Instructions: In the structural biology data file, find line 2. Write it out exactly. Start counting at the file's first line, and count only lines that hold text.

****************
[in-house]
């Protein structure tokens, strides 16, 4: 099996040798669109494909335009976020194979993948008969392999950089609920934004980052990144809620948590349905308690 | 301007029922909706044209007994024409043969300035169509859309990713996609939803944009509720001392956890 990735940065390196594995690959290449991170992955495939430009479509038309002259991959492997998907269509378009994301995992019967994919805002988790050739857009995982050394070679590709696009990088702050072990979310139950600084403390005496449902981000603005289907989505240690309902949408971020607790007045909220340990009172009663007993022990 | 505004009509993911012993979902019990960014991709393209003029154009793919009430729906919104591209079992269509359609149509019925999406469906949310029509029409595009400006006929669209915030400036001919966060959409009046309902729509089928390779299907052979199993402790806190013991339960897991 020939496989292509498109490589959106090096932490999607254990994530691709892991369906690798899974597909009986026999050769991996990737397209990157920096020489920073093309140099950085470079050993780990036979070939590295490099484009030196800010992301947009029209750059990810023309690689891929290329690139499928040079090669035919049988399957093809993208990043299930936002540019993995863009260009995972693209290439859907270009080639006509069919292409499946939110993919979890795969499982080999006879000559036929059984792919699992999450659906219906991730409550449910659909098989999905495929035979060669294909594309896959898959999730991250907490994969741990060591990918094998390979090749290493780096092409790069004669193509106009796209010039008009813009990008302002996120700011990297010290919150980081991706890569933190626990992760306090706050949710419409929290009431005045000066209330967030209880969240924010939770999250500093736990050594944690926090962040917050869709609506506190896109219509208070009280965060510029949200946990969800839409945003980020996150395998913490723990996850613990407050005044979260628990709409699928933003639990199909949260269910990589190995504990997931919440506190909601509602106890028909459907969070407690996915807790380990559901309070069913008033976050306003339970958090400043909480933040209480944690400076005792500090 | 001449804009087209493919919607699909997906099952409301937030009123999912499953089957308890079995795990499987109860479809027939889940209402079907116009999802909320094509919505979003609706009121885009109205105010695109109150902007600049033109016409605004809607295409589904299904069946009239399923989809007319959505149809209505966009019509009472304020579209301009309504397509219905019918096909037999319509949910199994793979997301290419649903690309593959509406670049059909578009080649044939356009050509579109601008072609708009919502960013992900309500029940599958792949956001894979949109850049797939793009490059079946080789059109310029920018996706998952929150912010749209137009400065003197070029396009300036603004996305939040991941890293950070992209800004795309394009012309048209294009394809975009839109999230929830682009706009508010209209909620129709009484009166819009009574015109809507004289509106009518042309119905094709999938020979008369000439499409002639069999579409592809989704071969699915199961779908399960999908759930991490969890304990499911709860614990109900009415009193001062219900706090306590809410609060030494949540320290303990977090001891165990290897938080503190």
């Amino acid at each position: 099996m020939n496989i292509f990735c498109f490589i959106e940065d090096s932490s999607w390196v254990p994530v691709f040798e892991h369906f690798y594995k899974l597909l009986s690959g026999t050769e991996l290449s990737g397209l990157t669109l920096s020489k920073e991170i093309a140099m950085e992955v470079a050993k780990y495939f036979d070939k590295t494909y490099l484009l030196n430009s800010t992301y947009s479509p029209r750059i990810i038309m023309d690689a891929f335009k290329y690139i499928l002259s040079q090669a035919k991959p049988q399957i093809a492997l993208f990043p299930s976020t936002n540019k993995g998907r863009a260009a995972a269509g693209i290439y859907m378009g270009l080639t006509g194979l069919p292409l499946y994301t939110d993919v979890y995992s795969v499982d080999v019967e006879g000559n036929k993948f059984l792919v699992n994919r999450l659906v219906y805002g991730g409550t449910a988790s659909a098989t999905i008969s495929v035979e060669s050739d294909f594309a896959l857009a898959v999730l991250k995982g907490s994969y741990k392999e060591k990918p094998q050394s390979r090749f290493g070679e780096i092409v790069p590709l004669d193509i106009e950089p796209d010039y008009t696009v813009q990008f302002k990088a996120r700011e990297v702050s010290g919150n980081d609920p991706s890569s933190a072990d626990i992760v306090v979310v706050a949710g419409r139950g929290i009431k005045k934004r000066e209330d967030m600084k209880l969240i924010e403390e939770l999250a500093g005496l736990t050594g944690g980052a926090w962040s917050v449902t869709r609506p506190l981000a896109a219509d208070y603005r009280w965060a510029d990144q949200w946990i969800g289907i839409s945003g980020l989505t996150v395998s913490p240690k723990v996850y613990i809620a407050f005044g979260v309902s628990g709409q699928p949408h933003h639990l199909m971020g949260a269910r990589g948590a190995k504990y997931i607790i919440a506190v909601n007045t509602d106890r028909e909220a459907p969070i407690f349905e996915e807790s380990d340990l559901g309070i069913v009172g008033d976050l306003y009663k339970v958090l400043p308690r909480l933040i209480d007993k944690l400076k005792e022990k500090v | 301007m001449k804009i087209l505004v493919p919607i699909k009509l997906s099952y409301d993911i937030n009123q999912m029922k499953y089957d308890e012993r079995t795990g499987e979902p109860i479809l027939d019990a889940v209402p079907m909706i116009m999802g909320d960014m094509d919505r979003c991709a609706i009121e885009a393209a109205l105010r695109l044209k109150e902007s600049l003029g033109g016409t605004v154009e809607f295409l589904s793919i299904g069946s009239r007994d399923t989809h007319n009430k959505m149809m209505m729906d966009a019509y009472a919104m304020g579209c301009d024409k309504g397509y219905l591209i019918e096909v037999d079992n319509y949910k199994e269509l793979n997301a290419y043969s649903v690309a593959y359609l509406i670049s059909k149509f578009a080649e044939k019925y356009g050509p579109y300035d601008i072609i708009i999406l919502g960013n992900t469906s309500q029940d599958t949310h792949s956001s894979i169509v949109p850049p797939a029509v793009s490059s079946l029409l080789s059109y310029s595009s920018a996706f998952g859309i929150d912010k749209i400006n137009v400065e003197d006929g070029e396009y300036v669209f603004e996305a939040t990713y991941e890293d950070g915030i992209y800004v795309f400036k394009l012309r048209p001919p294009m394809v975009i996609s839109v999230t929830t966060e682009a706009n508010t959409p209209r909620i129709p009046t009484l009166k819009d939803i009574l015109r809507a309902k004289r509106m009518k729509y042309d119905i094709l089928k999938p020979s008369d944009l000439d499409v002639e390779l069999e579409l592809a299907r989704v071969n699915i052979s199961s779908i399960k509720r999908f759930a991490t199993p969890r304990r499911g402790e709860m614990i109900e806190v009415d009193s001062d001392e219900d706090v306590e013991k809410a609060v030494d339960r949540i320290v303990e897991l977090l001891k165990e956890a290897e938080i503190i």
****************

């Protein structure tokens, strides 16, 4: 099996040798669109494909335009976020194979993948008969392999950089609920934004980052990144809620948590349905308690 | 301007029922909706044209007994024409043969300035169509859309990713996609939803944009509720001392956890 990735940065390196594995690959290449991170992955495939430009479509038309002259991959492997998907269509378009994301995992019967994919805002988790050739857009995982050394070679590709696009990088702050072990979310139950600084403390005496449902981000603005289907989505240690309902949408971020607790007045909220340990009172009663007993022990 | 505004009509993911012993979902019990960014991709393209003029154009793919009430729906919104591209079992269509359609149509019925999406469906949310029509029409595009400006006929669209915030400036001919966060959409009046309902729509089928390779299907052979199993402790806190013991339960897991 020939496989292509498109490589959106090096932490999607254990994530691709892991369906690798899974597909009986026999050769991996990737397209990157920096020489920073093309140099950085470079050993780990036979070939590295490099484009030196800010992301947009029209750059990810023309690689891929290329690139499928040079090669035919049988399957093809993208990043299930936002540019993995863009260009995972693209290439859907270009080639006509069919292409499946939110993919979890795969499982080999006879000559036929059984792919699992999450659906219906991730409550449910659909098989999905495929035979060669294909594309896959898959999730991250907490994969741990060591990918094998390979090749290493780096092409790069004669193509106009796209010039008009813009990008302002996120700011990297010290919150980081991706890569933190626990992760306090706050949710419409929290009431005045000066209330967030209880969240924010939770999250500093736990050594944690926090962040917050869709609506506190896109219509208070009280965060510029949200946990969800839409945003980020996150395998913490723990996850613990407050005044979260628990709409699928933003639990199909949260269910990589190995504990997931919440506190909601509602106890028909459907969070407690996915807790380990559901309070069913008033976050306003339970958090400043909480933040209480944690400076005792500090 | 001449804009087209493919919607699909997906099952409301937030009123999912499953089957308890079995795990499987109860479809027939889940209402079907116009999802909320094509919505979003609706009121885009109205105010695109109150902007600049033109016409605004809607295409589904299904069946009239399923989809007319959505149809209505966009019509009472304020579209301009309504397509219905019918096909037999319509949910199994793979997301290419649903690309593959509406670049059909578009080649044939356009050509579109601008072609708009919502960013992900309500029940599958792949956001894979949109850049797939793009490059079946080789059109310029920018996706998952929150912010749209137009400065003197070029396009300036603004996305939040991941890293950070992209800004795309394009012309048209294009394809975009839109999230929830682009706009508010209209909620129709009484009166819009009574015109809507004289509106009518042309119905094709999938020979008369000439499409002639069999579409592809989704071969699915199961779908399960999908759930991490969890304990499911709860614990109900009415009193001062219900706090306590809410609060030494949540320290303990977090001891165990290897938080503190």